Before you start
Things to Think About
- Goal/purpose of your finished project - expanded living space, entertaining, private retreat
- Size and shape
- Location - terrain of area, slope grade, rain flow
- Placement - accessibility (point of entry)
- Call 811 for underground utilities (water, gas, sewer)
- Check with homeowners' associations, insurance and municipal code officials on building, permits, inspections and existing requirements
- Check the depth of the frost line in residential area
Hammer, Nail gun/Screw Gun (rentable)
Posthole Digger / Power Auger (rentable)
Circular Saw / Mitre Saw (rentable)
Mason Line with String and Plumb Bob
Level or String Level
Treated Riser Boards (if needed)
Treated Stair Stringers (if needed)
Treated Stair Treads (if needed)
Treated Railing Boards
Ecolife Treated Deck Boards
Approved Deck Screws and Nails
Sketch a plan
- Consider deck features (lighting, heating – fireplace, built-in seats, awning/pergola etc.).
- Allow room for obstacles (exterior AC units, windows).
- Gloves, goggles and mask
- Work boots
- Outdoor appropriate GFCI-protected power cords
Prepare site and house (if deck is attached to house)
- Mark the deck area.
- Strip sod.
- Remove siding, add waterproof layer and mount ledger board (use flashing to reinforce waterproofing)
- Mark placement of joists on ledger board.
- Locate, dig (12” below frost line to avoid shifting due to cold weather) and pour footings (quantity depends on size, shape and weight of deck) after inspection is done.
We recommend using Ecolife treated deck boards and Preserve treated wood substructure from 84 Lumber, Lowe's or independent lumberyards in your area.
- Treat cut ends of boards with a brush-on wood preservative, copper naphthenate formulations, available from home centers, lumberyards and hardware stores. Deck stains and sealers do not provide adequate protection.
- Set posts and install beams and joists.
- Lay down deck boards and trim edges.
- Build or install pre-made stairs (if needed).
- Required for decks above 30” from grade
- Mount posts and attach top/bottom deck rails.
- Install balusters (maximum 4” space between each baluster for safety).
- Attach railing cap and post caps (optional).
Finish deck when wood is dry
- i. Clear – allows grain to show
- ii. Semi-transparent (or opaque) – imparts some color tinting but keeps grain visible
- iii. Solid – covers the grain like paint, may chip and peel in time
- Paint – unlimited color options and covers the grain, may chip and peel in time
- Waterproof sealant - not needed for up to three years using Ecolife - Stabilized Weather-Resistant Wood
- Butt deck boards tightly as shrinkage will naturally occur as the wood dries out.
- Drill pilot holes to minimize splitting when nailing near the edge/end of the boards.
- Always use the best-looking side of a deck board, nailing thinner boards to thicker boards.
- Use building code-approved, hot-dipped galvanized stainless-steel fasteners to prevent corrosion of the fasteners.
- Use a brush-on wood preservative (copper naphthenate formulations) for cut ends; deck stains and sealers do not provide adequate protection.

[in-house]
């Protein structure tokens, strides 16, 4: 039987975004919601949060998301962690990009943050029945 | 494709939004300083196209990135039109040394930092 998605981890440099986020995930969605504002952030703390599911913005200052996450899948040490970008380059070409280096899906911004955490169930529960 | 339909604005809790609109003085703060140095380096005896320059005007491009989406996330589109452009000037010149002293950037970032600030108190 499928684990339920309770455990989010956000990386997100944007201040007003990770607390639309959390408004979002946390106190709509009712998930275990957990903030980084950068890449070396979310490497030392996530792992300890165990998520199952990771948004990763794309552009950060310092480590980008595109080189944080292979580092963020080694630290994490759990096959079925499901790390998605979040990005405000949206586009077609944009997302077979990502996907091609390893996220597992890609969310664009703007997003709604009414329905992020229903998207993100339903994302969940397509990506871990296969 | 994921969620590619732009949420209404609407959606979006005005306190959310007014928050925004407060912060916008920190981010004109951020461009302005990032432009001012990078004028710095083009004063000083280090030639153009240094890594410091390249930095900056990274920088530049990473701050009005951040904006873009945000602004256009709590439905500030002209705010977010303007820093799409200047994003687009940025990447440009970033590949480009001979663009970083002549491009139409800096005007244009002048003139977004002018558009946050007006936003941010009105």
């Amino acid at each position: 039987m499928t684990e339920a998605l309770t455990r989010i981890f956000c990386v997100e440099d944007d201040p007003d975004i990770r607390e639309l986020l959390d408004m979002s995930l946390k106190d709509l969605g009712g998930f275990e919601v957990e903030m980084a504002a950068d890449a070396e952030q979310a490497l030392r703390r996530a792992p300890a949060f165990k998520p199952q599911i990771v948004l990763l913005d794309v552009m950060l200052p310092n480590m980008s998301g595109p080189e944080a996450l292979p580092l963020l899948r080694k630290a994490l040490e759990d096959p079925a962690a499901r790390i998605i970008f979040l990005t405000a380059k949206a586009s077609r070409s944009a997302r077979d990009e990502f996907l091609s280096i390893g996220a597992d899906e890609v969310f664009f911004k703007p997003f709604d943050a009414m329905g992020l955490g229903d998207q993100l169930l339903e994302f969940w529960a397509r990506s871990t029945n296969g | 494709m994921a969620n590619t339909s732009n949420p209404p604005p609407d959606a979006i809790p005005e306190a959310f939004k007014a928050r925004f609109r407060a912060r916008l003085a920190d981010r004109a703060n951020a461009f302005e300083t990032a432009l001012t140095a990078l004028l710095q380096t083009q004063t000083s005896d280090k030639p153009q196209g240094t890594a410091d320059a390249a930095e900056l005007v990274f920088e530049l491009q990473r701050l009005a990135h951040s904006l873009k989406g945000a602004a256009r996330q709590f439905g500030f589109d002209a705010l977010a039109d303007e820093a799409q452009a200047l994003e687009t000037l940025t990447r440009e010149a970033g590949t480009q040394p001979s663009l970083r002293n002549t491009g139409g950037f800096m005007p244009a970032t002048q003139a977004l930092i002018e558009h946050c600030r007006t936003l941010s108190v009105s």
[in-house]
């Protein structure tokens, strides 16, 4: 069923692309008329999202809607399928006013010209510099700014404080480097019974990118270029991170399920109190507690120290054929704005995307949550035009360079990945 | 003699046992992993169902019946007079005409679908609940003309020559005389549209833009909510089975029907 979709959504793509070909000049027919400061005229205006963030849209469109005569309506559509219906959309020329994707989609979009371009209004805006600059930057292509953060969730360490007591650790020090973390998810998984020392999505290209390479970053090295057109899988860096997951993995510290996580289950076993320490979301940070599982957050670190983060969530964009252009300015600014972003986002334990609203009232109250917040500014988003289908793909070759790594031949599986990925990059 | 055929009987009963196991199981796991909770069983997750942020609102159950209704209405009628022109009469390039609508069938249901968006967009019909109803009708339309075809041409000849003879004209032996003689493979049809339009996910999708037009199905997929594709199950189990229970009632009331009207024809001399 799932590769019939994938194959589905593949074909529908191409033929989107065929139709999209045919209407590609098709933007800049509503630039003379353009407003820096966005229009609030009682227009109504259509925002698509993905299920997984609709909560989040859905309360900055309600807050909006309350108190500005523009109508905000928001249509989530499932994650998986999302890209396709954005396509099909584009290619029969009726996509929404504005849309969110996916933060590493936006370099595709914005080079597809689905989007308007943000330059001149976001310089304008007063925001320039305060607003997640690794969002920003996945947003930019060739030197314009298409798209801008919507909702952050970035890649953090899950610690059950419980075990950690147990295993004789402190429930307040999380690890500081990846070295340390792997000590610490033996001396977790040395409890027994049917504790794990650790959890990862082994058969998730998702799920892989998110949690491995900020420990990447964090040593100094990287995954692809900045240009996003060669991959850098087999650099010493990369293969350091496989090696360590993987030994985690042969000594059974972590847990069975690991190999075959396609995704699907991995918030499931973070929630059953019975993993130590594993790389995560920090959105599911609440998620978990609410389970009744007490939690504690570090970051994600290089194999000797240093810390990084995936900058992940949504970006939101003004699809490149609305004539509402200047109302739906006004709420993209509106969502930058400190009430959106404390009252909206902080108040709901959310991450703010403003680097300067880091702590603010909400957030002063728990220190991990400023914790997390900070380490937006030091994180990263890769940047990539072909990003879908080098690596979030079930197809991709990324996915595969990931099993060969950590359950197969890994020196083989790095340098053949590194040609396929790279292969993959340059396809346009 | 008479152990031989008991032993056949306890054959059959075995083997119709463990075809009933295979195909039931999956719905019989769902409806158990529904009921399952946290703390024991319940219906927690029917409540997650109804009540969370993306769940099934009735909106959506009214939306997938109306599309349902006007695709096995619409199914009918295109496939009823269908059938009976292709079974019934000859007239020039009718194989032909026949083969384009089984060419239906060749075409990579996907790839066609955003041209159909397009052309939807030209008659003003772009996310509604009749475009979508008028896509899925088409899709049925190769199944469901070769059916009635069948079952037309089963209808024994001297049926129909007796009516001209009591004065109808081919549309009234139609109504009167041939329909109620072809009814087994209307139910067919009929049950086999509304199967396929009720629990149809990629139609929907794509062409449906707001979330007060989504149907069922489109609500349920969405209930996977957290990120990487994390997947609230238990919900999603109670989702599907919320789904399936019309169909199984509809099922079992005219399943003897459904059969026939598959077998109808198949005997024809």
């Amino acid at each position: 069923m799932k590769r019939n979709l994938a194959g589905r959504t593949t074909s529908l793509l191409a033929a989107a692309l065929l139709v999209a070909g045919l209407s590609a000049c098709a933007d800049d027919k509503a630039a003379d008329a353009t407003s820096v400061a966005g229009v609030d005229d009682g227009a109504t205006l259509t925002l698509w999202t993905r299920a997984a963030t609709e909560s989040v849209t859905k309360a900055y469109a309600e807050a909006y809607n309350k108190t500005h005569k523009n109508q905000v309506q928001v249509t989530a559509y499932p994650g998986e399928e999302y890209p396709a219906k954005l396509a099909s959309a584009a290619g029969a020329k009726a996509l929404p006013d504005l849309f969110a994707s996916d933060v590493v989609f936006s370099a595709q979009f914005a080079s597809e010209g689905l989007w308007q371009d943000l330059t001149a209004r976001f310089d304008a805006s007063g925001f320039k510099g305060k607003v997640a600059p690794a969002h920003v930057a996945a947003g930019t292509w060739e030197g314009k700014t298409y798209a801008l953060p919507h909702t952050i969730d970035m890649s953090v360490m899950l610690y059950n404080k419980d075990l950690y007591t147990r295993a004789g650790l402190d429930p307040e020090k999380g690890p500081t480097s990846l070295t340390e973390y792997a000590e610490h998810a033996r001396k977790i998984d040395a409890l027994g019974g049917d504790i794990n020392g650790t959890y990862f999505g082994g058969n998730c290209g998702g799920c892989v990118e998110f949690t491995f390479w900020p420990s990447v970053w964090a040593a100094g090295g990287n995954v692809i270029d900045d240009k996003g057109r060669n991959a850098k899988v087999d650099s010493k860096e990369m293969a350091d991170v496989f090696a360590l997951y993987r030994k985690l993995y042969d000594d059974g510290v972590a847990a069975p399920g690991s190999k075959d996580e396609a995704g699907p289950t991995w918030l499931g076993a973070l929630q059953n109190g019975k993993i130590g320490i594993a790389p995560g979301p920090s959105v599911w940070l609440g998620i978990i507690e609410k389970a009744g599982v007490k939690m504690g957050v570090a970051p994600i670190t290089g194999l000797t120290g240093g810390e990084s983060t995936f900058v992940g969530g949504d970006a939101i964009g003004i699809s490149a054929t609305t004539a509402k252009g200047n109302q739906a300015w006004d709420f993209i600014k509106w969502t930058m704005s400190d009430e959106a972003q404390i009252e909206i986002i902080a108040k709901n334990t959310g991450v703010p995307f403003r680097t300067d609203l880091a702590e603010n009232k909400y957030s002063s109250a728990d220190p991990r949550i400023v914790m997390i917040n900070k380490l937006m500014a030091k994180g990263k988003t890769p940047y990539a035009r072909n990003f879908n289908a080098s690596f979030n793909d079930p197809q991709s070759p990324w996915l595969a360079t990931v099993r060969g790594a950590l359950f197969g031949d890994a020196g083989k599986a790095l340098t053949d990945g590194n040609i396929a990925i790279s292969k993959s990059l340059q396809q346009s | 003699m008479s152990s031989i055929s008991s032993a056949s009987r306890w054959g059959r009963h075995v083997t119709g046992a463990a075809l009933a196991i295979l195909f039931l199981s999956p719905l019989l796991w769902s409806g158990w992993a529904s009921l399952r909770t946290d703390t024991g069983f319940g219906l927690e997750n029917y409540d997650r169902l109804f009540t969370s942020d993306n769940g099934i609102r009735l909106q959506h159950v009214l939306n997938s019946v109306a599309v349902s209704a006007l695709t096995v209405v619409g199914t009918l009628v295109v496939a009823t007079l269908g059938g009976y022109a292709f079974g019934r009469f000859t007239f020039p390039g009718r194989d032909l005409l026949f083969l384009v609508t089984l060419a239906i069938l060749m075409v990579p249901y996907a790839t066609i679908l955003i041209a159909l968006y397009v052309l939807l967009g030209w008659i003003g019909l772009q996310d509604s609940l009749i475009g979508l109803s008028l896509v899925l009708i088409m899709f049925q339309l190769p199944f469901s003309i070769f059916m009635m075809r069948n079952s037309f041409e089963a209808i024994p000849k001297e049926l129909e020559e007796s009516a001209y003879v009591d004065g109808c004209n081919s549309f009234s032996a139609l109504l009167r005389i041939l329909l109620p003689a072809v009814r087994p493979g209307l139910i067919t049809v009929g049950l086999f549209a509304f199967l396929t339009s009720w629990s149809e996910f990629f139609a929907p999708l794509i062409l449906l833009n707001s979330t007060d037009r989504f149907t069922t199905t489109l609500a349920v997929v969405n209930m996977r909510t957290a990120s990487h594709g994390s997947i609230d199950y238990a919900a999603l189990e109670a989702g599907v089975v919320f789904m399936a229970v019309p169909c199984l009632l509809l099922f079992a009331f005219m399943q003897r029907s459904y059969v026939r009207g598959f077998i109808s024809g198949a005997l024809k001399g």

Use Ecolife treated wood for above ground treated wood that is six inches or more of the ground. Ideal for decking, railing, joists and beams.
Use Preserve CA (copper azole) treated wood for ground contact applications, ideal for posts in or on the ground, stair stringers and any treated wood use that would be hard to repair or replace.
Allow wood to dry thoroughly before applying a finish (stain or paint) or sealer to prevent peeling, flaking or blistering from poor adhesion and/or mold development under the coating. Wood should be allowed to dry until it will absorb water, typically around 60 days (potentially longer for wetter climates). Left unstained, wood decking will eventually fade to a gray appearance and damage to wood fibers may occur from UV rays.
- Ensure surface is clean and dry to prevent poor bonding/penetration of finishing products.
- Use high-quality stains and paints that are specifically intended for your specific application to help minimize fading and reduce the likelihood of fabric / skin / footwear discoloration.
Safety Handling Practices
Pressure-treated wood has chemicals impregnated deep into the fibers. They should always be handled properly to ensure safety. Follow the safe practices listed below when working with pressure-treated wood. Specific work practices may vary depending on the environment and safety requirements of individual jobs.
- Wear a dust mask and goggles when cutting or sanding wood.
- Wear gloves when handling wood
- Wash hands thoroughly with mild soap and water after working with treated wood.
- Wash work clothes separately from other
- Pressure-treated wood should not be used where it may come into direct or indirect contact with drinking water, except for uses involving incidental contact such as fresh-water docks and bridges.
- Do not use pressure-treated wood in circumstances where the preservative may become a component of food, animal feed or beehives.
- Do not use pressure-treated wood for mulch.
- All sawdust and debris should be cleaned up and disposed of after construction.*
- Do not burn pressure-treated wood.*
*Pressure-treated wood may be disposed of in landfills or burned in commercial or industrial incinerators or boilers in accordance with federal, state and local regulations.